|The smokey night sky over a chemical factory in Minhang district of Shanghai. [China Daily/Zhang Bo]
Guo Linsheng's home is less than 20 km from Shanghai's opulent Pudong district but his life is a world away from its gleaming towers, glitzy restaurants and crowded shopping malls.
For the many bankers, business leaders and tourists, the vibrant financial area is an extravagant playground. For him, it is a battleground.
For more than two decades, Guo, 74, and his neighbors have fought to rid their once beautiful Xixin village of the pollution caused by the belching chemical plants nearby.
"The water here has run out of fish after years of toxic waste being dumped," he said as he watched the flowing river near his house. "When I was a boy, the water used to be clear, and we were happy. Those days are long gone."
Chemical plants started to open up in Guo's village around the time the Lujiazui area of Pudong was selected by city planners as the site for a new financial hub in 1990.
"Very quickly, the water changed, the air changed and we all knew then our lives were going to be ruined," said Guo, whose home stands just 50 m from one of the chemical works. "We don't want to live with these time bombs. The only solution is for us to be moved out of here."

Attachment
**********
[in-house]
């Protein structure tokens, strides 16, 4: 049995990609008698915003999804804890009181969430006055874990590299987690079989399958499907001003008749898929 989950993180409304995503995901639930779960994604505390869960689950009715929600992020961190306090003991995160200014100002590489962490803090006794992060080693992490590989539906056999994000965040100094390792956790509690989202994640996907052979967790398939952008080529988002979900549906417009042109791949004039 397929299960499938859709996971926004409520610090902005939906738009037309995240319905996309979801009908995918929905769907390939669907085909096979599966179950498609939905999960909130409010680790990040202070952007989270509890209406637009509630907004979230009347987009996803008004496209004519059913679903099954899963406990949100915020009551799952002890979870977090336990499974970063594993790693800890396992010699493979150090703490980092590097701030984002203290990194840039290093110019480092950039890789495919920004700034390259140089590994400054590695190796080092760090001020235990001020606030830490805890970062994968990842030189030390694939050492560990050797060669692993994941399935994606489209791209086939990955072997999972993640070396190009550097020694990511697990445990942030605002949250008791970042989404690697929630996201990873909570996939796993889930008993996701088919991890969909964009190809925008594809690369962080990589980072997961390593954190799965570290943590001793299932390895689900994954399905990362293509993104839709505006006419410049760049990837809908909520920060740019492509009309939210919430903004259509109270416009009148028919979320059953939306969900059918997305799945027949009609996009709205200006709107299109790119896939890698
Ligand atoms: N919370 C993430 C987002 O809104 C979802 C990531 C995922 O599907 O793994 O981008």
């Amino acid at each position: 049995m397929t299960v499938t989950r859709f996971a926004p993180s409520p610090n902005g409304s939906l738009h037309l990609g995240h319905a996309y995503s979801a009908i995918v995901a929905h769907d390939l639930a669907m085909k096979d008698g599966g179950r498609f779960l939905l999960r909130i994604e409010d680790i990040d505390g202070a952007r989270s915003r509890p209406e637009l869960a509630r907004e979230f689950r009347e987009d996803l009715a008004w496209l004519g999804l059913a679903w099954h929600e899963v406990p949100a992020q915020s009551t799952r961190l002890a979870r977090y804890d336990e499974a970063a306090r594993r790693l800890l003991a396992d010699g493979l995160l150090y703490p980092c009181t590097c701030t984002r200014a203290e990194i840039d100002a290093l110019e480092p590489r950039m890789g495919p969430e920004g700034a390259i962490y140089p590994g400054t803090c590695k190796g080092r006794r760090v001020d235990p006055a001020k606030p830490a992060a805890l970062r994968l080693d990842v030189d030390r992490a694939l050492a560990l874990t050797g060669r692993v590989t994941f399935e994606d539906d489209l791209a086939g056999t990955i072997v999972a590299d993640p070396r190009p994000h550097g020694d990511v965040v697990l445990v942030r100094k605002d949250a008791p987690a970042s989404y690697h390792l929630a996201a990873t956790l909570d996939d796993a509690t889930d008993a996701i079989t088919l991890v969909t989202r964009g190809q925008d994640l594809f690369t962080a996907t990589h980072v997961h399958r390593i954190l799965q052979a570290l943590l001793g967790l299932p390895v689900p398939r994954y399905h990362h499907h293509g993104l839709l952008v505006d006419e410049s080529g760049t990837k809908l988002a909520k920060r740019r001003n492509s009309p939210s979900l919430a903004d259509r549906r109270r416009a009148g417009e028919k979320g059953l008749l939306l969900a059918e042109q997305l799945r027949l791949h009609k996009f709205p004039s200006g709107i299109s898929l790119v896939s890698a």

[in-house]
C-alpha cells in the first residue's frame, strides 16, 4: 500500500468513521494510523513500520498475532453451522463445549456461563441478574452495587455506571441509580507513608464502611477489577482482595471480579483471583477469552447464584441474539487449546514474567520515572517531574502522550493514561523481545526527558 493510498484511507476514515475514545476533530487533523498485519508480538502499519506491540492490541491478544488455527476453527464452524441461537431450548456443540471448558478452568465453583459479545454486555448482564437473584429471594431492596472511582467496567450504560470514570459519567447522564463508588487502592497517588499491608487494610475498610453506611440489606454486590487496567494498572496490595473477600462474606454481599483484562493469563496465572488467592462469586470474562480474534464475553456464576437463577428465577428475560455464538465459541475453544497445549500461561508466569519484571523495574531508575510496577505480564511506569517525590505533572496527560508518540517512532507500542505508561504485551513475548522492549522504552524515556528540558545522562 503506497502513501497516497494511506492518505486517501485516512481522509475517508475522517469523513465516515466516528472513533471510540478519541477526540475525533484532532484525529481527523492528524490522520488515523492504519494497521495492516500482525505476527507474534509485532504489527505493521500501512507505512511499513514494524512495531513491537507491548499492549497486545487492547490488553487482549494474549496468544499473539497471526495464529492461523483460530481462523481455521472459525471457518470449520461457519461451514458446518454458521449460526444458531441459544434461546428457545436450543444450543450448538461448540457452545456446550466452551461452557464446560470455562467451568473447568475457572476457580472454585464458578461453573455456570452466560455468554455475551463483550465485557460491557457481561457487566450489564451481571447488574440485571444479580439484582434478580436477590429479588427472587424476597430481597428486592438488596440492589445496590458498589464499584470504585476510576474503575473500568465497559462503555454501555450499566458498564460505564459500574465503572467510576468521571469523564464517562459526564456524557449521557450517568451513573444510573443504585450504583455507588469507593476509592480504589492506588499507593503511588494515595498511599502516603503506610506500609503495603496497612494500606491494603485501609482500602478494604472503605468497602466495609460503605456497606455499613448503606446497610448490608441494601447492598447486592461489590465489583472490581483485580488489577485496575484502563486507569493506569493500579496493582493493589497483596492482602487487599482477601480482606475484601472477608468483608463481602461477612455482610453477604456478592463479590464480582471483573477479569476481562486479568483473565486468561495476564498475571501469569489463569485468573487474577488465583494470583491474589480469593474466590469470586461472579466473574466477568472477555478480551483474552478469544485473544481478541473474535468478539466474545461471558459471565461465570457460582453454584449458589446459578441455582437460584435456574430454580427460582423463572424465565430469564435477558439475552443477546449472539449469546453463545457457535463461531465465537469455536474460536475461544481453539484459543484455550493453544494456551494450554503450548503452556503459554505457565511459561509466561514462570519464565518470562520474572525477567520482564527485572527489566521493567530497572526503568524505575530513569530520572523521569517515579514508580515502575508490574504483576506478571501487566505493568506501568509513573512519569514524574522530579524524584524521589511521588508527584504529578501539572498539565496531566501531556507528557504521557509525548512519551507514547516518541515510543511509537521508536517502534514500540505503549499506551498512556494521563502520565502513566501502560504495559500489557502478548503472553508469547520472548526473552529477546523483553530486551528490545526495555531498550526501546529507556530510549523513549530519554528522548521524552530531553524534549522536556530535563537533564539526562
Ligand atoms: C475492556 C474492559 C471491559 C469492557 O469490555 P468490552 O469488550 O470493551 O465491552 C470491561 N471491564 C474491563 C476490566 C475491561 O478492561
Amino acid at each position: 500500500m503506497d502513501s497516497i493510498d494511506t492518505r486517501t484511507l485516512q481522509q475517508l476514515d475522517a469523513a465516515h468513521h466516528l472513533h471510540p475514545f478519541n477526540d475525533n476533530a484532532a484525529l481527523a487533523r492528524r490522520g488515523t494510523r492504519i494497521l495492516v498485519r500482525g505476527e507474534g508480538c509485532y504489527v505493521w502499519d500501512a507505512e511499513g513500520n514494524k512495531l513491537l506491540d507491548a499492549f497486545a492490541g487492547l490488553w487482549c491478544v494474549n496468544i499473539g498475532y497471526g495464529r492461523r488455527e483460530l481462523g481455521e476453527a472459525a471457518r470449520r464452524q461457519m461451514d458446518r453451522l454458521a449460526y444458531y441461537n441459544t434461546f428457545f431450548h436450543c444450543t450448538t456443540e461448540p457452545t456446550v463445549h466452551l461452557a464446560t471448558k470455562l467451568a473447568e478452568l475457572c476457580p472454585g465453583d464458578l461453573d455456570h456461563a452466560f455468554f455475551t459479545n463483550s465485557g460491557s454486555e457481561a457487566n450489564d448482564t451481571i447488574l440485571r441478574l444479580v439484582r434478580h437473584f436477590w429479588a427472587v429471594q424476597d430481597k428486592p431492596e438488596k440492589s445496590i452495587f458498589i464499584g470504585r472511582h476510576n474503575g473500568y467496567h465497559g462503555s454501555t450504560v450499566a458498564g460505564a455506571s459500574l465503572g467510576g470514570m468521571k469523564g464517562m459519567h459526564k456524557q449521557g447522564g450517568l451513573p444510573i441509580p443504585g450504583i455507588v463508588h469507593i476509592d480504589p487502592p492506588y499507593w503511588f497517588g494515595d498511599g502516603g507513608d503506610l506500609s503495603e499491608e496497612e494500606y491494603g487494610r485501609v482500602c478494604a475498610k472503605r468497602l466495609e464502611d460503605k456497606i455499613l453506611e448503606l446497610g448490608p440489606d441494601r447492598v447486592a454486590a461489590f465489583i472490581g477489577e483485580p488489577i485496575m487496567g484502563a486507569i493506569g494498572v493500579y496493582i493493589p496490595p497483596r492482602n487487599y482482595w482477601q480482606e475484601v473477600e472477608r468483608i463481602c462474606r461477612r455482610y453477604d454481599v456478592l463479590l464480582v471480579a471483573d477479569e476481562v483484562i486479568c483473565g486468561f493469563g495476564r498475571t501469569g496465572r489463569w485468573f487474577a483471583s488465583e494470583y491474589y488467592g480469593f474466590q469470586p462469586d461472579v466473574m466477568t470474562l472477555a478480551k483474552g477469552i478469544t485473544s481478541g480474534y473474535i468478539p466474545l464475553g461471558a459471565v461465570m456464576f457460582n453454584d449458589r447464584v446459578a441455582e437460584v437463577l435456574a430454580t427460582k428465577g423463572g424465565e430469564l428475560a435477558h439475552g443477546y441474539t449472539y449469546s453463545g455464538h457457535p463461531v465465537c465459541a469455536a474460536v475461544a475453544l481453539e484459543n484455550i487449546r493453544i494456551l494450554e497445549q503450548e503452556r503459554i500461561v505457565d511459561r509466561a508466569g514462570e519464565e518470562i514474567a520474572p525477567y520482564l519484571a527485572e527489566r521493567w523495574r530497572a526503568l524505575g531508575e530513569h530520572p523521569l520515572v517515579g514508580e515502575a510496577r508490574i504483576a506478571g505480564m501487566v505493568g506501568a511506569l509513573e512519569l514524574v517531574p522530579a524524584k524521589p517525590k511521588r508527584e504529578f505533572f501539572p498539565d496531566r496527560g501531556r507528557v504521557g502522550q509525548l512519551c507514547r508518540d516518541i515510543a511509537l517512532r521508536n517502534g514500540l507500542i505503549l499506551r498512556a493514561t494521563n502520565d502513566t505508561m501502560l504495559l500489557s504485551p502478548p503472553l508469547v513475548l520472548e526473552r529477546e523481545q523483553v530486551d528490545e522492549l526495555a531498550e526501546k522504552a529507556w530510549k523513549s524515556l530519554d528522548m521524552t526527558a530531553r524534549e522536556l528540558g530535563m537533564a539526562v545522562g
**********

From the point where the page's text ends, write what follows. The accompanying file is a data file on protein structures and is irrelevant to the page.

The residents of Xixin village have not been the only victims of the worsening pollution in Pudong and many other parts of the country. An investigation in 2006 by the Ministry of Environmental Protection (MEP), then called the State Environmental Protection Bureau, showed that more than 80 percent of the 7,500 petrochemical projects in China were operating next to waterways or densely populated regions, with 45 percent of them considered "potentially highly dangerous" to the environment.
Pan Yue, then-director of the bureau, said this kind of inappropriate industrial planning was to blame for the ever-increasing water pollution incidents across the nation and was almost impossible to cure in the short term.
At least four cities in the past five years have been hit by cuts to drinking water supplies - some lasting for several days - caused by factories emptying toxic chemicals into local waterways, while major lakes such as Taihu in Jiangsu province, Chaohu in Anhui province and Dianchi in Yunnan province have all been plagued by blue-green algae blooms as a result of excessive pollution.
A study by the Yangtze River Committee affiliated to the Ministry of Water Resources discovered that nearly half of the 21,000 chemical companies in China in 2006 were based on the banks of the world-famous waterway. Today, accidents and illegal spills remain major threats to the river's ecology, the committee warned, while calling for proper industrial planning.